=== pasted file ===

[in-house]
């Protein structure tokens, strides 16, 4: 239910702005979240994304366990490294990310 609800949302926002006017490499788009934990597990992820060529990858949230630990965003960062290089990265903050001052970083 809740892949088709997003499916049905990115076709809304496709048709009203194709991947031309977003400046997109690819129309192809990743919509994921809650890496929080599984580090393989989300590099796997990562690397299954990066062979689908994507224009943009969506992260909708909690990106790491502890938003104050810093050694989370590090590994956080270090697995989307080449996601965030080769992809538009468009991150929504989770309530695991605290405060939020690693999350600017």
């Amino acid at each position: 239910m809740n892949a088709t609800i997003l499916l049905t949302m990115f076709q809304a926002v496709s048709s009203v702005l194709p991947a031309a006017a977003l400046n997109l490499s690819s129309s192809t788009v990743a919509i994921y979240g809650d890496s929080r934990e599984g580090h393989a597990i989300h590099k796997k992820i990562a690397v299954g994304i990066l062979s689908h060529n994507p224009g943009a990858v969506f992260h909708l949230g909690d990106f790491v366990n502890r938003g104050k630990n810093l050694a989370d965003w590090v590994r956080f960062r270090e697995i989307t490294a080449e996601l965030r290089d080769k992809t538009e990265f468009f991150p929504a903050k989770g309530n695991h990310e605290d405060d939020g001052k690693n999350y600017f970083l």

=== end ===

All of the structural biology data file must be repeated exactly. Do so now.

[in-house]
């Protein structure tokens, strides 16, 4: 239910702005979240994304366990490294990310 609800949302926002006017490499788009934990597990992820060529990858949230630990965003960062290089990265903050001052970083 809740892949088709997003499916049905990115076709809304496709048709009203194709991947031309977003400046997109690819129309192809990743919509994921809650890496929080599984580090393989989300590099796997990562690397299954990066062979689908994507224009943009969506992260909708909690990106790491502890938003104050810093050694989370590090590994956080270090697995989307080449996601965030080769992809538009468009991150929504989770309530695991605290405060939020690693999350600017």
């Amino acid at each position: 239910m809740n892949a088709t609800i997003l499916l049905t949302m990115f076709q809304a926002v496709s048709s009203v702005l194709p991947a031309a006017a977003l400046n997109l490499s690819s129309s192809t788009v990743a919509i994921y979240g809650d890496s929080r934990e599984g580090h393989a597990i989300h590099k796997k992820i990562a690397v299954g994304i990066l062979s689908h060529n994507p224009g943009a990858v969506f992260h909708l949230g909690d990106f790491v366990n502890r938003g104050k630990n810093l050694a989370d965003w590090v590994r956080f960062r270090e697995i989307t490294a080449e996601l965030r290089d080769k992809t538009e990265f468009f991150p929504a903050k989770g309530n695991h990310e605290d405060d939020g001052k690693n999350y600017f970083l």